Supreme Court Gives Tacit Approval To Warrantless DNA Collection 135

An anonymous reader writes On Monday, the U.S. Supreme Court refused to review a case involving the conviction of a man based solely on the analysis of his "inadvertently shed" DNA. The Electronic Frontier Foundation (EFF) argues that this tacit approval of the government's practice of collecting anyone's DNA anywhere without a warrant will lead to a future in which people's DNA are "entered into and checked against DNA databases and used to conduct pervasive surveillance."

Comment Re:A better idea (Score 1) 259

I see what you're saying, but... the purpose of educating yourself is not simply to pick up a single skill. A good book or a trade school can accomplish that. Universities make it their mission to empower people broadly so that they can become powerfully effective members of society. Reading and interpreting poetry is not my forte, but I will do it if/when my course work requires me to do so - and it will - and I understand that the Student Learning Outcome objectives will include aspects such as improving my ability to interpret abstract information and extract meaning from natural expression... which is something we have to do sometimes as software developers to understand what our stake holders want before we get to coding (for example). No CS book would ever cover this.

I happen to be good at foreign languages and I do suggest others give it a try... but not just because I'm good at it. It has been shown that your chances are much better if you start learning your second language early (before 12-14?) and that was the case for me, but not everybody knows or thinks to make that a priority. When they start later in life, it is much more difficult and they might need different "tricks" to remember things until it starts coming more naturally with time. But the process is one which substantially improves your ability to abstract the core thought from the specific semantics used to describe it for rather complex scenarios - another key survival skill for the CS major.

I would not take foreign language requirements away from the curriculum on the grounds of irrelevancy any sooner than I would English, history, mathematics, the sciences, or other humanities classes.

Comment Re:Not the same thing (Score 1) 259

... and that includes CS majors sometimes. I've known developers with bachelor's degrees in CS who had never seen a hard drive, or understood even the fundamental concepts of what goes on in hardware between CPU, RAM, the system bus, attached peripheral devices, etc. What I've noticed in the school I am at now (back-filling formal education for a well-established career in CS) is that there is only one class that teaches those fundamentals, CS1 - and it is not a requirement for the CS degree program. The "core classes" are the second-level programming and higher... not even the first level programming classes count. Conceivably, one could pass on all the introductory classes and never have any idea what a logic gate is, for example. It is bewildering as to how this can be acceptable. I grew up with schematics for my 286 that showed all the ISA bus lines and timing logic to be able to make my own ISA bus expansion cards to interface whatever I wanted in the real world. The times, they are a-changin`...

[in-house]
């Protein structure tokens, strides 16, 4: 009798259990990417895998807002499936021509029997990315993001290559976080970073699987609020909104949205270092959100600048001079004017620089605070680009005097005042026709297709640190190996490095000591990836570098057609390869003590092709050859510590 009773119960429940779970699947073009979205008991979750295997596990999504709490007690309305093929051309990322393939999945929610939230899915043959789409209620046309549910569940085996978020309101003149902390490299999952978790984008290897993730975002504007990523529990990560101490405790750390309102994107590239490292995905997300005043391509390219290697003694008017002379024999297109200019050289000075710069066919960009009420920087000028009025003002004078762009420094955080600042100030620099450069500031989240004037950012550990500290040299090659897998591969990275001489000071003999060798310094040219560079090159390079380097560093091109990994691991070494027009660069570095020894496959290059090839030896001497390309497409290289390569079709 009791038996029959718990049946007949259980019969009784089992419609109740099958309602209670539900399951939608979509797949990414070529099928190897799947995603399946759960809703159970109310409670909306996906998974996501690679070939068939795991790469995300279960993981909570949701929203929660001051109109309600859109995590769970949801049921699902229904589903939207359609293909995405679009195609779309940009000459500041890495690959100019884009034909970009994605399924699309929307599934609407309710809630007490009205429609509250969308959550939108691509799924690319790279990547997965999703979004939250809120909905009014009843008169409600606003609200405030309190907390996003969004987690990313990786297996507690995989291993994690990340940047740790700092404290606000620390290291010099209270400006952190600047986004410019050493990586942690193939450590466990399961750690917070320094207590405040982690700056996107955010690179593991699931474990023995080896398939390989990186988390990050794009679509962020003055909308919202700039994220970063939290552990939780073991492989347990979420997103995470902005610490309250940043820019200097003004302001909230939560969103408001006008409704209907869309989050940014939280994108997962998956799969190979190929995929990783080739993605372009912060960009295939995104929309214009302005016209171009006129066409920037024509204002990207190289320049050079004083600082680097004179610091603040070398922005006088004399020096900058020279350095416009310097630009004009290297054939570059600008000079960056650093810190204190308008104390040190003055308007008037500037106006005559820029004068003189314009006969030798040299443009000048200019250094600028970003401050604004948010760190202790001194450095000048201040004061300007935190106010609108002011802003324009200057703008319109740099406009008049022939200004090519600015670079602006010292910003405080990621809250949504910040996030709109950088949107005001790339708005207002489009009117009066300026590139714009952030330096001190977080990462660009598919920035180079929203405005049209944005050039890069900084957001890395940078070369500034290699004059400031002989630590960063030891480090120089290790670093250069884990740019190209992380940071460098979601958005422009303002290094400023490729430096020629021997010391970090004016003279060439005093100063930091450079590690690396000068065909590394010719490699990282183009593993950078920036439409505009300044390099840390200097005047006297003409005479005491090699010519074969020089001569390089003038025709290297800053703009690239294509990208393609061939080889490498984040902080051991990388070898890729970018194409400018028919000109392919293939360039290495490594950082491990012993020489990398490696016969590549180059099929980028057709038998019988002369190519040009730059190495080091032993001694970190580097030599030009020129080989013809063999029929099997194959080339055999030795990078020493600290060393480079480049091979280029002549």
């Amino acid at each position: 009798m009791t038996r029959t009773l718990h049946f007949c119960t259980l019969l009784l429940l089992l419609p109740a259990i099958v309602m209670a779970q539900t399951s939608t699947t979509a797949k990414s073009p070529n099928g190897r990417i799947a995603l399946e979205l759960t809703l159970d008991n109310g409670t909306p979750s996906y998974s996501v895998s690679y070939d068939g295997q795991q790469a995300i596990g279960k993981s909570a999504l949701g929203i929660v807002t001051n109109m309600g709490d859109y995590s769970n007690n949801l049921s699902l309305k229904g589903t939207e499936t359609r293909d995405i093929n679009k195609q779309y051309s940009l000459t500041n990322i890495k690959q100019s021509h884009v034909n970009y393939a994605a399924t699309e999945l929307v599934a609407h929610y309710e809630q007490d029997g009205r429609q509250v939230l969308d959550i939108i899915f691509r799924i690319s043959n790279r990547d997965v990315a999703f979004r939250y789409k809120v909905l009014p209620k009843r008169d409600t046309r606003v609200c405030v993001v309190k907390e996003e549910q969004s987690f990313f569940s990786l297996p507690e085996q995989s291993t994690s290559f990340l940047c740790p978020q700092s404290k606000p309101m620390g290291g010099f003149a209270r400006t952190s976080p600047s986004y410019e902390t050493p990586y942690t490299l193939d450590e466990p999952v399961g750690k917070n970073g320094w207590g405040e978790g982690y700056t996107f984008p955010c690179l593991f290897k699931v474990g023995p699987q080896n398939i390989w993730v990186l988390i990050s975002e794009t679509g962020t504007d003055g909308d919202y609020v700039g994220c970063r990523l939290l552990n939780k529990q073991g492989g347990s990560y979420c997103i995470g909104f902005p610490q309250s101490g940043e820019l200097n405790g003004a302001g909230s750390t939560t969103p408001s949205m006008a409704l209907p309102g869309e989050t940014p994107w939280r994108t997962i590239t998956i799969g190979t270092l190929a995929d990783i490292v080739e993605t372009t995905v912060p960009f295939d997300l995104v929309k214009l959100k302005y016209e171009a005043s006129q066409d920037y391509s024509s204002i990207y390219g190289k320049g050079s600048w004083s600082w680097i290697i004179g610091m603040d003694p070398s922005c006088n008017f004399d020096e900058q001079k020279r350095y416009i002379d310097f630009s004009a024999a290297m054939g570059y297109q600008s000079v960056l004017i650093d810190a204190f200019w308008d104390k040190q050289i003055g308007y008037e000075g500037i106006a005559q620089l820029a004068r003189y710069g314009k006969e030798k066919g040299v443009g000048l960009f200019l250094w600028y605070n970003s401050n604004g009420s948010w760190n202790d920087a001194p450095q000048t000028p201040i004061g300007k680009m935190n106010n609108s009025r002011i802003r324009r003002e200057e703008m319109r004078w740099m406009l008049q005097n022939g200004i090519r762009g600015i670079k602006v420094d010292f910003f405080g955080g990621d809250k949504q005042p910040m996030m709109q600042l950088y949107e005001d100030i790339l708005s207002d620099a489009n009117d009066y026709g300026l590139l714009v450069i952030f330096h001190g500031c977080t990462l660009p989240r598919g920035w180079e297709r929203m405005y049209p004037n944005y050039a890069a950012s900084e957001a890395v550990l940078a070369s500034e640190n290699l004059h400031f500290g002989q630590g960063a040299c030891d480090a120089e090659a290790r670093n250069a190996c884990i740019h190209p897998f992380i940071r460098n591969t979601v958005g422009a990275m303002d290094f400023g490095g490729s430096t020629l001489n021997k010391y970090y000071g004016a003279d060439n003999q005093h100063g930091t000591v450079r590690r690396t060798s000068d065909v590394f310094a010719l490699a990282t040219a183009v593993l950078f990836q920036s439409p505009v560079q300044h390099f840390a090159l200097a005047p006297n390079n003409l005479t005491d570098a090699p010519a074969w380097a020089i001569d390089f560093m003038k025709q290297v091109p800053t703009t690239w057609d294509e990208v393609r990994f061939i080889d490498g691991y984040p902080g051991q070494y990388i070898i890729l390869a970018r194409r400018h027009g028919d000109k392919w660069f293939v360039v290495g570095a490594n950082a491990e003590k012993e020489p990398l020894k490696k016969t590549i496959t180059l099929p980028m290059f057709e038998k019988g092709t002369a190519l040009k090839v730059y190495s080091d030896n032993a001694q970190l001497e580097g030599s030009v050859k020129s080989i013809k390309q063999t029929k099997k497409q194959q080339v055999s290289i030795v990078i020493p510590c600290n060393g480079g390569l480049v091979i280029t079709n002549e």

Comment Re:Their buying clout alone should end this deal. (Score 1) 105

This merger doesn't alarm me because I don't see anything special about Staples or OfficeMax. I am constantly going into my local OfficeMax with unreasonably high hopes and finding myself disappointed with their selection. I can get everything in that store at my local K-Mart, Target, BestBuy, Costco, or any of a dozen other local small businesses. Near as I can tell, they only thing they offer is the convenience of not having to hit 2-3 of those other stores because they have everything you're looking for under the one roof.

Comment Re:lol (Score 1) 323

Giving school officials the power to enforce anything at all is what I take exception to. If it is a legal matter and law enforcement is at stake, then a law enforcement officer... and/or a lawyer... should be involved. I see facebook as the electronic version of a physical, private diary which you may selectively show to whomever you choose - if someone *forces* you to reveal the contents of your diary, well that sounds a lot like search and seizure to me and better darn well involve qualified people - which excludes school officials. I am not in favor of cyberbullies, however I am not in favor of municipalities' continued encroachments on civil rights; they are like children constantly testing the limits of what they can get away with. It is imperative to leverage teachable moments when they present themselves.